Tag Archives: landing

Cockpit coffee spill forces commercial jet to make emergency landing

Cockpit coffee spill forces commercial jet to make emergency landingA commercial flight with 326 people on board was forced to make an emergency landing when hot coffee was accidentally spilled over the cockpit control panel over the Atlantic ocean, according to a report on Thursday. With the hot liquid causing a strong electrical burning smell and smoke rising from the panel, the captain decided to divert, the report from the Air Accidents Investigation Branch (AAIB) said. The AAIB did not identify the airline but said it had since changed procedures to ensure that cup lids are provided for flights on all routes, and that crews are reminded of the need to use them.



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Australian man makes 'amazing' solo landing during first flying lesson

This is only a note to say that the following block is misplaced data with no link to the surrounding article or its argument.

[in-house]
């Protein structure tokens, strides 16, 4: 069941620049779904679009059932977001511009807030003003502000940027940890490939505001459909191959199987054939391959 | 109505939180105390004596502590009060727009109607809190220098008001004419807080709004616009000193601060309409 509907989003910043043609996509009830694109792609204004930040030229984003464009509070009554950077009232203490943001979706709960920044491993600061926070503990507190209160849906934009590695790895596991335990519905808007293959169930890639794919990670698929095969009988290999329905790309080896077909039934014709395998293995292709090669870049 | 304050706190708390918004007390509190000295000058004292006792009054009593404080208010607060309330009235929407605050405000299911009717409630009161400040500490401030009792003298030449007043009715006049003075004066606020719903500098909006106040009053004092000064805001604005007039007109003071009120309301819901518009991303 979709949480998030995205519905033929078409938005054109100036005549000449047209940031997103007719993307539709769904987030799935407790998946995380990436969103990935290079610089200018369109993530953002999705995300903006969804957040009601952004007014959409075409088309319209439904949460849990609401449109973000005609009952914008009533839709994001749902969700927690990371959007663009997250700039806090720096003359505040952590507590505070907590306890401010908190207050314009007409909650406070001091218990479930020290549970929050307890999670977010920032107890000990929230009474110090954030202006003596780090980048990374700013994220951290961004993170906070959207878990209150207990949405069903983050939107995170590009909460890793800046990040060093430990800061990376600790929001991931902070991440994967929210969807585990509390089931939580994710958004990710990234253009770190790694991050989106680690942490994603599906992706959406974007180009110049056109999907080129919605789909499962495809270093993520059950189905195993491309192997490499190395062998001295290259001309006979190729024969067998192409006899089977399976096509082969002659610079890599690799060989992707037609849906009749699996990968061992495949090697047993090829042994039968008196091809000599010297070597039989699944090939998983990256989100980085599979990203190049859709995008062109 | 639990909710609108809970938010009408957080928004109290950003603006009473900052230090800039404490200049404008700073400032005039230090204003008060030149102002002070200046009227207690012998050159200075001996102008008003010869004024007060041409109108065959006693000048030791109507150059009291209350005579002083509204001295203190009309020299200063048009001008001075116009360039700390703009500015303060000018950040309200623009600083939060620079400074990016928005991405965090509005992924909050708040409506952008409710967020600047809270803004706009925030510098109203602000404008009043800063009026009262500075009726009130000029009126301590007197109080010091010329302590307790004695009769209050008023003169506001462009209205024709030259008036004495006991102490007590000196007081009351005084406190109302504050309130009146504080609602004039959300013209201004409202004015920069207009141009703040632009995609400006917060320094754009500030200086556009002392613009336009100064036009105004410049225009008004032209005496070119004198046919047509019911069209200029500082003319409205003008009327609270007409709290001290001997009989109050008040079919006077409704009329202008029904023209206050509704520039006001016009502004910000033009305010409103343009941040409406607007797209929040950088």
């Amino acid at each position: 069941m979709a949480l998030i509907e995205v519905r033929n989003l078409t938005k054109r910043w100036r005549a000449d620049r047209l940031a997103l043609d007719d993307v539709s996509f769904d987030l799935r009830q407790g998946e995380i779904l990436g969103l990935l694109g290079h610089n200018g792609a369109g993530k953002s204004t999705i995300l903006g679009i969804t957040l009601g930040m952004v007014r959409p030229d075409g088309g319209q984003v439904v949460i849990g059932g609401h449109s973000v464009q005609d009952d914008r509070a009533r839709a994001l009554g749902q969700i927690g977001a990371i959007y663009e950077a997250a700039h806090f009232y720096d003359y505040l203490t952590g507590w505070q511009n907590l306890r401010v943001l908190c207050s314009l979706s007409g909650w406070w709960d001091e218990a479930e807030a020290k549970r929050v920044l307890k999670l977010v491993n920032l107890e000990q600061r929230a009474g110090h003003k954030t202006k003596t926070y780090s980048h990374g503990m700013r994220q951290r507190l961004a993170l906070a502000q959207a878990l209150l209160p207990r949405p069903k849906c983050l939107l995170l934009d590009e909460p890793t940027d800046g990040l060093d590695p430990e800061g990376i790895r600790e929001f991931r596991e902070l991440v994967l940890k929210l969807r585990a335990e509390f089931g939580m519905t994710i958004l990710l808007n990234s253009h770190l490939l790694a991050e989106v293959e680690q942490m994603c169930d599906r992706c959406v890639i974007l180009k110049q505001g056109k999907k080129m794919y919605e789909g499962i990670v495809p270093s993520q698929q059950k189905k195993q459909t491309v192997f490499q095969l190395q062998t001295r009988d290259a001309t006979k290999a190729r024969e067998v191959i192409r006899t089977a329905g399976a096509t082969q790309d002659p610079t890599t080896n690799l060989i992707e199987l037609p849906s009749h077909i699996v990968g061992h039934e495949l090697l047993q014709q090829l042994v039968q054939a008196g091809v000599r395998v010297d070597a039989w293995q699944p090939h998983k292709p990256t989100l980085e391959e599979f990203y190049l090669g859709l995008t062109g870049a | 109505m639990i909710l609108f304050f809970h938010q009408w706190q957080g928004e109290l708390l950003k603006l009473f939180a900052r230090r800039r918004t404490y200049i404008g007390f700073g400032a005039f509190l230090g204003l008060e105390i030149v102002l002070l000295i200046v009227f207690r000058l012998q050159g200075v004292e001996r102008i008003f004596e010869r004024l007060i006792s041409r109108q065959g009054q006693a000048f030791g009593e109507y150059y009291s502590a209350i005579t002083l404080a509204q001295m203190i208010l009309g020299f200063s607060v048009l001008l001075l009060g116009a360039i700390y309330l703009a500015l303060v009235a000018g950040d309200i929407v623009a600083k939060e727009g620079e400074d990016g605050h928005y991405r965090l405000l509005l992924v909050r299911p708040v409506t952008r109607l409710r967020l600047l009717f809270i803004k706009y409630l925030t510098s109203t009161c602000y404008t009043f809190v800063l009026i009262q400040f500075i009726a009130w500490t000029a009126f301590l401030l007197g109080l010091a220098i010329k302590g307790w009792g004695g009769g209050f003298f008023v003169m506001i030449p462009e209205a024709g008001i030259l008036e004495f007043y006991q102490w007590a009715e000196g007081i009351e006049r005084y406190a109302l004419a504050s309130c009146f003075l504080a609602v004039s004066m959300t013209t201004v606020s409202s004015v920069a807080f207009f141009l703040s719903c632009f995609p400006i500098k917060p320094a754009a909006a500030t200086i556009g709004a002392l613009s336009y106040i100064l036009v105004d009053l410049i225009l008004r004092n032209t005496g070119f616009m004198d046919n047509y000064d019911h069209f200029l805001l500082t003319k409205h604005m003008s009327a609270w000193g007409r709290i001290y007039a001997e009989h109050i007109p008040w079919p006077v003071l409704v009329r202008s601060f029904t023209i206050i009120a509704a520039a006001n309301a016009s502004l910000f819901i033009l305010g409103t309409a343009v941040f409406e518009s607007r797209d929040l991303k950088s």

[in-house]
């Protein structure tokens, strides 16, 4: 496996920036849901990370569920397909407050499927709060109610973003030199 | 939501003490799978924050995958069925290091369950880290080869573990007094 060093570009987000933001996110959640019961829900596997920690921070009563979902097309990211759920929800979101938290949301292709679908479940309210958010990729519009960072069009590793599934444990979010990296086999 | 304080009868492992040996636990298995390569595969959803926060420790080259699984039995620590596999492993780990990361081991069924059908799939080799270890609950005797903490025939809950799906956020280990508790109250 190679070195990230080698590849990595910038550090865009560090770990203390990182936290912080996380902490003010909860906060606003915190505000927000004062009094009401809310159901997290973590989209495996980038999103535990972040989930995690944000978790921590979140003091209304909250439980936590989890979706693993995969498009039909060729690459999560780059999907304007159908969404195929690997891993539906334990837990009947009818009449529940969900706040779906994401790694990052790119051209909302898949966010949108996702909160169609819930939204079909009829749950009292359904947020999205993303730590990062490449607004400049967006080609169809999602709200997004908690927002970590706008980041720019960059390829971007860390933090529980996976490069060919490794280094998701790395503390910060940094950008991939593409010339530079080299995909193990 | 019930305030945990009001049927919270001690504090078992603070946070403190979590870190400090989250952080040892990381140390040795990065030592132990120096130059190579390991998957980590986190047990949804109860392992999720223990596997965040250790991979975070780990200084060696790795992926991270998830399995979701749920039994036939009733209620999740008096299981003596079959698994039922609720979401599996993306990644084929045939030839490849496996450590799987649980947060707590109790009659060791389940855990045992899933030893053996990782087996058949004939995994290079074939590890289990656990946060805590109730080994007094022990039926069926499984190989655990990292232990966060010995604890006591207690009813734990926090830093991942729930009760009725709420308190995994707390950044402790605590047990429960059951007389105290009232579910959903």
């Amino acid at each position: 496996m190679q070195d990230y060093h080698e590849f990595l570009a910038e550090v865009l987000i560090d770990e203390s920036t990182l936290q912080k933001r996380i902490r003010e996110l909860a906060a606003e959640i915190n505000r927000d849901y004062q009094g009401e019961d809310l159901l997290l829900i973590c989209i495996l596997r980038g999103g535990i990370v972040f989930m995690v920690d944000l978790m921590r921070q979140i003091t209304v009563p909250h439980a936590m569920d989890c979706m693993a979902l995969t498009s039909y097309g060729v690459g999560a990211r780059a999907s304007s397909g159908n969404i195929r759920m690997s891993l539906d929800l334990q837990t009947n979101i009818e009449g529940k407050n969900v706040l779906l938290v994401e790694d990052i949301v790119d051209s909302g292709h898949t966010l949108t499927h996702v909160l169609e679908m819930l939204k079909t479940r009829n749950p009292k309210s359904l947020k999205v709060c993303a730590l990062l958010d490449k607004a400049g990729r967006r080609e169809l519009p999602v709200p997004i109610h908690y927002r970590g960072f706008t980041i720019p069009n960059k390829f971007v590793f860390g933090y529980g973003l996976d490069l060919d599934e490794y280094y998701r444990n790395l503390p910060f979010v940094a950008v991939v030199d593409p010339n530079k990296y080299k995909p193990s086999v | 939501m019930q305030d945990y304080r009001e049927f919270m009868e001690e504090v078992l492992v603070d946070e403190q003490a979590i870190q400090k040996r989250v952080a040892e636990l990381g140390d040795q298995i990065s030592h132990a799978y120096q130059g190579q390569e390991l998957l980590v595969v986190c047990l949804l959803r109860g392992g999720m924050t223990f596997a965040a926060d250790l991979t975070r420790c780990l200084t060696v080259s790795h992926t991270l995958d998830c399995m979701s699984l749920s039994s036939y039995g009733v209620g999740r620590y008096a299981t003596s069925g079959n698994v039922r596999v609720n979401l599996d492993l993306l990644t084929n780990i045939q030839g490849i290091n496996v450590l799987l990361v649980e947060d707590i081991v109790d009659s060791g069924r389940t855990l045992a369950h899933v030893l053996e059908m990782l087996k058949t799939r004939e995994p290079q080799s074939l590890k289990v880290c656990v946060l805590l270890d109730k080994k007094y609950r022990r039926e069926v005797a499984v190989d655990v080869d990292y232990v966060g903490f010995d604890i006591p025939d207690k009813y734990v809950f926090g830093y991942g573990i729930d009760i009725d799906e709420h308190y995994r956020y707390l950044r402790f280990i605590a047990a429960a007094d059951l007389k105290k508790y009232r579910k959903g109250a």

Australian man makes 'amazing' solo landing during first flying lessonAn Australian man venturing into the skies for a first flying lesson has been forced to make an "amazing" solo landing after his instructor blacked out mid-flight. Max Sylvester's wife and three kids watched from the ground as air traffic control talked him through safely landing the Cessna two-seater at Perth's Jandakot airport on Saturday. The 30-something had issued a panicked mayday call from an altitude of 1,900 metres (6,200 feet), after his instructor slumped onto his shoulder and could not be woken. "Do you know how to operate the aeroplane," the air traffic controller in Perth asked urgently, according to a recording of their exchange. "This is my first lesson," Mr Sylvester responded, adding that he had never landed an aircraft before. Realising the enormity of the task at hand, the tower responded: "The first thing that we are going to do is make sure that the wings stay level." He was instructed to maintain altitude and to make a pass above the runway to get a sense of the terrain and become more at ease. First-time pilot Max Sylvester managed to land the plane on his first lesson  Credit: Instagram "You're doing a really great job," the operator reassures the trainee as someone more familiar with the aircraft was rushed to the tower. "I know this is really stressful. But you're going to do an amazing job and we're going to help you get down to the ground, OK?" Some 20 minutes later, the plane made a heart-stoppingly bumpy landing. "You did it mate!" exclaimed the air traffic controller. "Well done. That's amazing!" The instructor was taken to hospital in a stable condition and Sylvester received his first solo flight certificate from the instructor's employer, Air Australia International. "This could have gone way, way bad," Air Australia International owner Chuck McElwee said, according to public broadcaster ABC. "But everything worked out right, and it worked right, mostly because of the cooperation of the tower."